Angel Garcia, PhD, is currently the Director of the Center for Nonlinear Studies at Los Alamos National Laboratory. Previously he was the Department Head of the Physics, Applied Physics, and Astronomy Department at Rensselaer Polytechnic Institute (RPI). He was also a Professor of Physics and the Senior Constellation Chaired Professor of Biocomputation and Bioinformatics at RPI. Dr. Garcia’s research group focuses on the use of theoretical and computational methods to study aspects related to biomolecular dynamics and statistical mechanics. Its main research objectives are to understand the folding, dynamics, and stability of biomolecules. His group’s research interests include the hydrophobic effect, enzyme catalysis, nucleic acid structure and dynamics, RNA folding, electrostatics, protein hydration, and peptide interactions with membranes. Dr. Garcia received a PhD in Theoretical Physics from Cornell University. He is a fellow of the American Physical Society and a member of the Biophysical Society, The Protein Society, the American Association for the Advancement of Science, and the American Chemical Society. He received the Edward Bouchard prize of the American Physical Society in 2006. Dr. García is an Associate Editor of Proteins: Structure, Function, and Bioinformatics, a member of the editorial board of the Biophysical Journal and Molecular Simulation, and a member of the Faculty of 1000 for BioMed Central.
Nathan Baker, PhD, is the Director for the Advanced Computing, Mathematics & Data Division at Pacific Northwest National Laboratory and a Visiting Faculty member in the Brown University Division of Applied Mathematics. His research focuses on developing new algorithms and mathematical methods in biophysics, nanotechnology, and informatics. His research projects include computational methods for modeling solvation in biomolecular systems, mathematical methods for mesoscale materials modeling, and the development of methods for signature discovery. Dr. Baker has served on review panels for various agencies, including as a member of the National Institutes of Health’s Macromolecular Structure and Function D study section. He currently is an editorial board member for Biophysical Journal and serves on the editorial board for the Nature Publishing Group’s Scientific Data. Dr. Baker is a Fellow of the American Association for the Advancement of Science and has been awarded the Hewlett-Packard Junior Faculty Excellence Award by the American Chemical Society, the National Cancer Institute caBIG Connecting Collaborators Award, and an Alfred P. Sloan Research Fellowship. He earned his doctorate in physical chemistry from the University of California, San Diego.
Jerome Baudry, PhD, is the Pei-Ling Chan Professor of Biological Sciences, Department of Biological Sciences, The University of Alabama in Huntsville (UAH). Dr. Baudry obtained his PhD in Molecular Biophysics with the highest honors from the University of Paris, UPMC/Sorbonne Universities, France. He subsequently joined the group of Klaus Schulten at the University of Illinois at Urbana-Champaign as a postdoc. After his postdoctoral work, Dr. Baudry worked in the pharmaceutical industry as a Research Scientist, and then accepted a Senior Research Scientist position back in Illinois on a non-tenure track research faculty position. Dr. Baudry joined the University of Tennessee (UT), Knoxville, and the UT/Oak Ridge National Laboratory Center for Molecular Biophysics as a tenure track Assistant Professor in 2008. In 2014, he was promoted to Associate Professor with tenure. In August 2017, Dr. Baudry joined UAH as the Pei-Ling Chan Professor. At UAH, Dr. Baudry’s group develops and applies methods and protocols for computational drug discovery, both on small molecules and biologicals, within academic, national laboratories, and industrial collaborations.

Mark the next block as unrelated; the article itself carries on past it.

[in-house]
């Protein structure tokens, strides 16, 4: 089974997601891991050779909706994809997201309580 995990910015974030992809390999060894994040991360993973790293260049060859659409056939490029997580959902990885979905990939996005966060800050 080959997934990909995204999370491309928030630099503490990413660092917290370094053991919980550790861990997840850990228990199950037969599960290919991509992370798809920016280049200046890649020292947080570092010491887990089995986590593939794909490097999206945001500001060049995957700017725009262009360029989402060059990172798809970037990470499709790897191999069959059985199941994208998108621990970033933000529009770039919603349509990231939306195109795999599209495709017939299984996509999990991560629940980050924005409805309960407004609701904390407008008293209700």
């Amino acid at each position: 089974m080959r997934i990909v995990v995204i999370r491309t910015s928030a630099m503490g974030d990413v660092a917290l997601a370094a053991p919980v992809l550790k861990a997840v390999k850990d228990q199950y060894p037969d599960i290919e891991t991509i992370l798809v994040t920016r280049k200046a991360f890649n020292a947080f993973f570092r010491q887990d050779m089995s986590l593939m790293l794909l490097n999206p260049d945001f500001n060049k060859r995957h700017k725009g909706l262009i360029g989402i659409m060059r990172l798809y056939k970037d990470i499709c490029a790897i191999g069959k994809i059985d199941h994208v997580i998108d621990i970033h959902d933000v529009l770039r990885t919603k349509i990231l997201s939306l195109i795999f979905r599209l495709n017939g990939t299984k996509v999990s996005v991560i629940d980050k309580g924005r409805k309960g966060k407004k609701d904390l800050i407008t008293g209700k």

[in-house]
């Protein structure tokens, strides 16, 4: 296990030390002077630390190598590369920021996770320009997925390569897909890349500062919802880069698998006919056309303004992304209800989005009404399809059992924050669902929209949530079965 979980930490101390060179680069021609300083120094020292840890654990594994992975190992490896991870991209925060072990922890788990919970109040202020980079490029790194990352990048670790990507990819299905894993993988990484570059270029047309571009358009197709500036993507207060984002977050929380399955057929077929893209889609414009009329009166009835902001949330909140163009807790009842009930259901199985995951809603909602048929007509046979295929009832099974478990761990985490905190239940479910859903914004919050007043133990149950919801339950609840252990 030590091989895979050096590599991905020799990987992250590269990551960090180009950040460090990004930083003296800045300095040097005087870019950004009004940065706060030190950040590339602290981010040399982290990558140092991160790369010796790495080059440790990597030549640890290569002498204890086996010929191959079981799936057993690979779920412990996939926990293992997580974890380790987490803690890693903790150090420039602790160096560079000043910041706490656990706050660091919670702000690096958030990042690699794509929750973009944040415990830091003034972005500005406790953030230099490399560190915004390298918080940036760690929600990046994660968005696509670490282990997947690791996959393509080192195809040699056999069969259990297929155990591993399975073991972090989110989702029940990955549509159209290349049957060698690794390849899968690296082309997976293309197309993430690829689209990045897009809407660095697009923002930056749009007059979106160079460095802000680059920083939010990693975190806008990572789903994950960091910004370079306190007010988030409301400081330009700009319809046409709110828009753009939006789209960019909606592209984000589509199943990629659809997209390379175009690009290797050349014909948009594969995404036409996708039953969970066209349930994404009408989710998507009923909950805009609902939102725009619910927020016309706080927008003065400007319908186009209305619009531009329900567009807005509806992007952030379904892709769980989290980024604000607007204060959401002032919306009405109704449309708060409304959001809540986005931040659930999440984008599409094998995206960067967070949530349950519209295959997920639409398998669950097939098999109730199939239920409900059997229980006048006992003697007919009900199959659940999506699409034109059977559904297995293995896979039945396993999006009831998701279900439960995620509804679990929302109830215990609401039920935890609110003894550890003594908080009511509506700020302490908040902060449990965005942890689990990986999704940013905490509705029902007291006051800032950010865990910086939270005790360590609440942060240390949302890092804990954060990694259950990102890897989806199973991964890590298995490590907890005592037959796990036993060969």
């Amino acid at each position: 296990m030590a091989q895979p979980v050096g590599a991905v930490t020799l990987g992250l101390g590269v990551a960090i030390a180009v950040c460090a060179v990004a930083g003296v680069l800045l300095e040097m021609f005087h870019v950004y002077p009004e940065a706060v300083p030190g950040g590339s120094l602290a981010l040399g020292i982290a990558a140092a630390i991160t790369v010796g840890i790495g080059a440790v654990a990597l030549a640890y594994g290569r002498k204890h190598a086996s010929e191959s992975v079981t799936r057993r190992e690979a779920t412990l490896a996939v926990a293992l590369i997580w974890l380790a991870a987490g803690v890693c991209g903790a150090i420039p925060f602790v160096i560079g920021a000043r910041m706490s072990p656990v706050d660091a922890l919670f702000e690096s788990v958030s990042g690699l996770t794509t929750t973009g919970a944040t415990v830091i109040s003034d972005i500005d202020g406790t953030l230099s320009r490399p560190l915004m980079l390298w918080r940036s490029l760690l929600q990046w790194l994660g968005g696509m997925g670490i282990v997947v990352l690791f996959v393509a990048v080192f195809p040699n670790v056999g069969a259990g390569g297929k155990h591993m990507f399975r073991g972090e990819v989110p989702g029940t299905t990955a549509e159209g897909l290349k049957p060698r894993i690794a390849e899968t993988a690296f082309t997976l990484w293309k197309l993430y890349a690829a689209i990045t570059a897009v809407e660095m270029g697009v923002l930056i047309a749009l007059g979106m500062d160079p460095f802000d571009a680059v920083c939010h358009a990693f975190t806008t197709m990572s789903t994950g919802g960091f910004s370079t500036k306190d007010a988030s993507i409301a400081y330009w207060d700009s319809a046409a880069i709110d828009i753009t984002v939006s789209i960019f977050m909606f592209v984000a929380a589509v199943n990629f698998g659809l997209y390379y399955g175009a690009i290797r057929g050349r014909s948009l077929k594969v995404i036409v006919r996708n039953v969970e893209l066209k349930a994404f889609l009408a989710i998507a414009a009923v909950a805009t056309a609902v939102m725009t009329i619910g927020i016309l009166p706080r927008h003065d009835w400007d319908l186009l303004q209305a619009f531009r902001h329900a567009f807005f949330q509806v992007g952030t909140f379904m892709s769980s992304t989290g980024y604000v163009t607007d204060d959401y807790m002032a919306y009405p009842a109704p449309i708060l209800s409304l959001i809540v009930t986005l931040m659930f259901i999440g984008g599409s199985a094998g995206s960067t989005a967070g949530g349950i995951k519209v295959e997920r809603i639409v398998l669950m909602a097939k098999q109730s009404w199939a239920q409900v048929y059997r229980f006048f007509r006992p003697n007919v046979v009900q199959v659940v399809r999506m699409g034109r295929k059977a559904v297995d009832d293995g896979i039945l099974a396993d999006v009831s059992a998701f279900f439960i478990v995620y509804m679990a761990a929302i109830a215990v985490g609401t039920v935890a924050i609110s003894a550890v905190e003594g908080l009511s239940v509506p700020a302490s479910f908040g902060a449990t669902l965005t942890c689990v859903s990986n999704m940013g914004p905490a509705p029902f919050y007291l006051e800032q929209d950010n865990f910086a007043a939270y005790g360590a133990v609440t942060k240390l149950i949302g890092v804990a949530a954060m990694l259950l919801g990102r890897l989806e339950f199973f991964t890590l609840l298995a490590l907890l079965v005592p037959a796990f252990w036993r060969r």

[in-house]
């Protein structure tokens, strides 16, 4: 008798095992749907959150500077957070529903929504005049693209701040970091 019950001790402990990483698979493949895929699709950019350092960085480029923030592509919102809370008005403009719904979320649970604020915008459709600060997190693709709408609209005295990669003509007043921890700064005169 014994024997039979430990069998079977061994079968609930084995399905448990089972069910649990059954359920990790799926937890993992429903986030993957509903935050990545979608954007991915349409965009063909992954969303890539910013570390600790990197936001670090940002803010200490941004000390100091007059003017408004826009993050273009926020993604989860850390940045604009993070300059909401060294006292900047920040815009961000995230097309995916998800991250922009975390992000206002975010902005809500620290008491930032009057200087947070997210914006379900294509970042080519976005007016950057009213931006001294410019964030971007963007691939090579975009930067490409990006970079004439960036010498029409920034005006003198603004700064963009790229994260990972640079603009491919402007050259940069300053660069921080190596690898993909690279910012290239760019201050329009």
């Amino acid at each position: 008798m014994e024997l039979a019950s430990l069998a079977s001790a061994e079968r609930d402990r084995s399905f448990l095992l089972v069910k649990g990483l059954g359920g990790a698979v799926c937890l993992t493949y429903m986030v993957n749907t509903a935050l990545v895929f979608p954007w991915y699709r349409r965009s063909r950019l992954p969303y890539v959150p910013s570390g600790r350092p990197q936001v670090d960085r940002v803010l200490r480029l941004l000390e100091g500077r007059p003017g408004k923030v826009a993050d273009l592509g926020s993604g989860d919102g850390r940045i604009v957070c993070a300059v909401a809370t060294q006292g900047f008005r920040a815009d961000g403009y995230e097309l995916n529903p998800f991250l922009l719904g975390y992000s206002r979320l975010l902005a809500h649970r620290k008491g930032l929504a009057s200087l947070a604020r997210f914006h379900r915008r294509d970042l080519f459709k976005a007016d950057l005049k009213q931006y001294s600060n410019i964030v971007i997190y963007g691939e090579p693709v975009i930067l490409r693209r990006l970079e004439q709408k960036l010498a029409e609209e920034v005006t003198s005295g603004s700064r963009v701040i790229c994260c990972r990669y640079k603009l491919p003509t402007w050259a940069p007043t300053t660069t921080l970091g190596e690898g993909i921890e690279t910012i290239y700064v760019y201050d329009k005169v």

James Briggs, PhD, is an Associate Professor within the Biology and Biochemistry Department at the University of Houston. Dr. Briggs received his PhD in Chemistry from Purdue University. His research
focuses on computational studies of protein structure and function, inhibitor design, investigations of possible inhibitor resistance pathways, and the development of methods for the above project areas. Targets for these studies include those important in the treatment of AIDS, cancer, bacterial infections, and other disease states. In addition, Dr. Briggs works on inhibitors to aid in biowarfare defense (botulinum neurotoxin, anthrax toxin, and cholera toxin). Dr. Briggs’s research is focused in the highly interdisciplinary and collaborative area of computational chemistry/biochemistry. He develops and applies computational methods to problems of chemical and biochemical interest. His research falls into two general categories: computer-aided inhibitor design/discovery and computational biophysics. His main target areas in the inhibitor/ligand area are Rho kinase 1 (heart disease), PTEN (cancer), PTEN/5HTC2C (addiction control), BCL2 (cancer), and gluconeogenesis and glucose uptake (cancer); those for the computational biophysics area include cholera toxin, biofilm control, RNA structure prediction, protein electrostatics and pKa predictions, and identification of protein/enzyme function from structure only.